As I mentioned before, the available screen real estate is insufficient for most tasks, but it’s just enough to consume snippets of information that are relevant to the user. I would not be surprised if most consumers end up using the Watch simply to have information available at a glance, with little interaction. Brands should focus on providing these types of solutions that are more information/notification focused. One strong example is The New York Times Apple Watch app, which condenses stories to one-sentence headlines, enabling the user to understand what the article is about with merely a glance, and then save the rest for later reading. These kinds of apps will also tend to leverage the built-in “Glances” screen in the Watch. “Glances” are accessible by swiping up from the watch face. This section allows the user to see tiles of information, with no interaction required other than opening the corresponding app on tap. Delta Airlines and Transit provide examples of how “Glances” can be put to good use by giving the user quick but very important flight details and public transit schedules.
Smart homes are becoming increasingly popular as technology advances, and there are instances where some smart home devices can be remotely controlled from your smartphone. The Apple Watch is perfectly suited for this use case. In my case, my house is setup with Hue Bulbs, Nest Thermostat and a Smart Lock. My home is the one place where my iPhone is not near me at all times, but the watch is always strapped to my wrist. This simple fact allows me to comfortably control my lights without reaching for my phone or a physical light switch. I only wish I could also control all of my other connected devices.
Unfortunately, at the moment, only a couple of smart home system manufacturers provide Apple Watch-compatible apps, but we can expect this to change in the near future as we see this concept extend to smart thermostats, security cameras, smart locks and other devices.
The Apple Watch truly shines as a fitness tracker. I ordered a separate sports band for fitness activities, since the leather band will definitely get damaged with sweat and rain. The watch uses the heart rate and accelerometer sensors to track intensity as well as distance for multiple activities such as running, walking, rowing, cycling and elliptical. I’m used to going for runs without carrying my phone with me, and with the Apple Watch all it took was lifting my wrist to access my heart rate, distance, racing time, calories burned and goal completion.
Although the watch was sufficient for my fitness activities, as I mentioned before I was not able to listen to music using Spotify. Instead I had to sync a couple of playlists to my iTunes and then transfer selected playlists to the watch. Hopefully, in the near future, it will be possible to sync playlists directly from Spotify and other third-party music libraries. Needles to say, wireless headsets are required to be able to listen to music directly from the watch.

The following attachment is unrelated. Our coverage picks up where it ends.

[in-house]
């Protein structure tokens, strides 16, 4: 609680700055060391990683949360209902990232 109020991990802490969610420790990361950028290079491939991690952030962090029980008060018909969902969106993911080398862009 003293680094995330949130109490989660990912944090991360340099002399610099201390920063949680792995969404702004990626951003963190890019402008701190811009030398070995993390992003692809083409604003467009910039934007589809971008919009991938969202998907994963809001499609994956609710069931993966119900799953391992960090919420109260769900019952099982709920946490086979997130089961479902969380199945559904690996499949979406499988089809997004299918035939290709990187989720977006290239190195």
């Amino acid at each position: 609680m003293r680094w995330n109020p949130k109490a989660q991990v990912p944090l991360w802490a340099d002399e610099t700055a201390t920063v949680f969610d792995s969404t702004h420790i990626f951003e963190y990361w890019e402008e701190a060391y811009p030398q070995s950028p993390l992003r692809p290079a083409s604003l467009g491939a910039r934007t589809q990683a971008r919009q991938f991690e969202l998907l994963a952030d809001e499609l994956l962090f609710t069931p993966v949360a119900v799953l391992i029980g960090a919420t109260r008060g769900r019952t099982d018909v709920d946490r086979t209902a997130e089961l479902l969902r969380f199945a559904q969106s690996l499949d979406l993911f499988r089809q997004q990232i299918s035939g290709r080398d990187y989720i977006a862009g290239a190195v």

On the other hand, about 3.3 million fitness bands were sold in the U.S. from March 2013 to 2014 (according to the NDP Group). Millions of users already own a fitness band, and they may be quite satisfied with the hardware/software combo they are currently using. However, if any of these users want to use their Apple Watch while still leveraging software from their favorite fitness apps, this is not yet possible. Unfortunately, third-party fitness apps aren’t able to access some of the Apple Watch hardware, like the heart-rate sensor and accelerometer, but we should expect that to change in the future. The technology available in the watch would allow fitness apps like Strava to provide more accurate readings, leveraging the accelerometer and gyroscope from a device attached to your wrist—as opposed to the phone in your pocket. Additionally, existing fitness band manufacturers like Fitbit would also be able to create apps for the watch that will keep users within their software ecosystem, and even consolidate data between the Apple Watch and their fitness band.
Though the Apple Watch has a lot of potential, there are currently some issues that need to be addressed. Further enhancements will be needed during the next software and hardware iterations. More third-party support, home kit integration and open APIs for most of the watch’s hardware and watch faces would help improve the product’s current state.
However, regardless of its current limitations, the Apple Watch is expected to have sold about 1.7 million units in the U.S. Many companies already provide iOS-compatible apps, and so to extend this existing software to the watch is only natural. This is new software territory. Brands should take advantage of the fact that this is a new product with barely any available software, as it is a chance for them to strengthen their connection to their consumers by providing them with new and unique ways to engage. Being one of the first to capitalize on this new technology may directly influence consumers’ purchase decisions. Currently, new Apple Watch apps face significantly less competition within their respective categories when compared with the iPhone and the iPad.
After spending one week with the watch, I decided to stop wearing it to see if I would miss the utility and comfort it provided me during these past few days. Needles to say, I kept raising my blank wrist in disappointment. I found it very inconvenient to have to fetch my iPhone just to find out the temperature, or when my next appointment was. I also went back to my old self, constantly missing text messages when my iPhone was on silent mode. My workout and activity records for that day were nowhere to be found. More importantly, random strangers in the street no longer kept asking me if I was wearing an Apple Watch. It was just a sad day in general. That’s why I put it back on 4 hours later.
Personally, I feel that this watch provides a higher level of convenience in comparison to conventional watches, which tend to act more like expensive bracelets. It is also a great fitness device – one that you feel equally comfortable wearing to a workout session, or to a nice dinner.
Overall, I believe that the Apple Watch is a solid product that will find its way into the lifestyles of many consumers.
Can’t stop. Won’t stop.